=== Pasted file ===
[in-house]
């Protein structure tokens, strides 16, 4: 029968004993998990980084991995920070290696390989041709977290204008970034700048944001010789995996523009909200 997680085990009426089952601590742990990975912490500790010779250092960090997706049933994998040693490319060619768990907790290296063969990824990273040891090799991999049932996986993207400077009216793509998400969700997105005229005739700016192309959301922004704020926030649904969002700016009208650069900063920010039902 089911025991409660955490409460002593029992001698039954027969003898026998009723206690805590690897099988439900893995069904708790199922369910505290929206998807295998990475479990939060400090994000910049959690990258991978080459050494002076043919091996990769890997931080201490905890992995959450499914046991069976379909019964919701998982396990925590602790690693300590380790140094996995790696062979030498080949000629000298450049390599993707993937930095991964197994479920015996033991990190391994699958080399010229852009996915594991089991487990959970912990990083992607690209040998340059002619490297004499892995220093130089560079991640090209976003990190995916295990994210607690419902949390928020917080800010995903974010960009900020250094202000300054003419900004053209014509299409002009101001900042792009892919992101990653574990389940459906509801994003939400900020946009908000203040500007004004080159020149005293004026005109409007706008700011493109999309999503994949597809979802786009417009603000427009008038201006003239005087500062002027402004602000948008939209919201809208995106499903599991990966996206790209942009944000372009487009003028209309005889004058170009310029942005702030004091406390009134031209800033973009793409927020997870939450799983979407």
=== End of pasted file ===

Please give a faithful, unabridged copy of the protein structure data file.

[in-house]
């Protein structure tokens, strides 16, 4: 029968004993998990980084991995920070290696390989041709977290204008970034700048944001010789995996523009909200 997680085990009426089952601590742990990975912490500790010779250092960090997706049933994998040693490319060619768990907790290296063969990824990273040891090799991999049932996986993207400077009216793509998400969700997105005229005739700016192309959301922004704020926030649904969002700016009208650069900063920010039902 089911025991409660955490409460002593029992001698039954027969003898026998009723206690805590690897099988439900893995069904708790199922369910505290929206998807295998990475479990939060400090994000910049959690990258991978080459050494002076043919091996990769890997931080201490905890992995959450499914046991069976379909019964919701998982396990925590602790690693300590380790140094996995790696062979030498080949000629000298450049390599993707993937930095991964197994479920015996033991990190391994699958080399010229852009996915594991089991487990959970912990990083992607690209040998340059002619490297004499892995220093130089560079991640090209976003990190995916295990994210607690419902949390928020917080800010995903974010960009900020250094202000300054003419900004053209014509299409002009101001900042792009892919992101990653574990389940459906509801994003939400900020946009908000203040500007004004080159020149005293004026005109409007706008700011493109999309999503994949597809979802786009417009603000427009008038201006003239005087500062002027402004602000948008939209919201809208995106499903599991990966996206790209942009944000372009487009003028209309005889004058170009310029942005702030004091406390009134031209800033973009793409927020997870939450799983979407």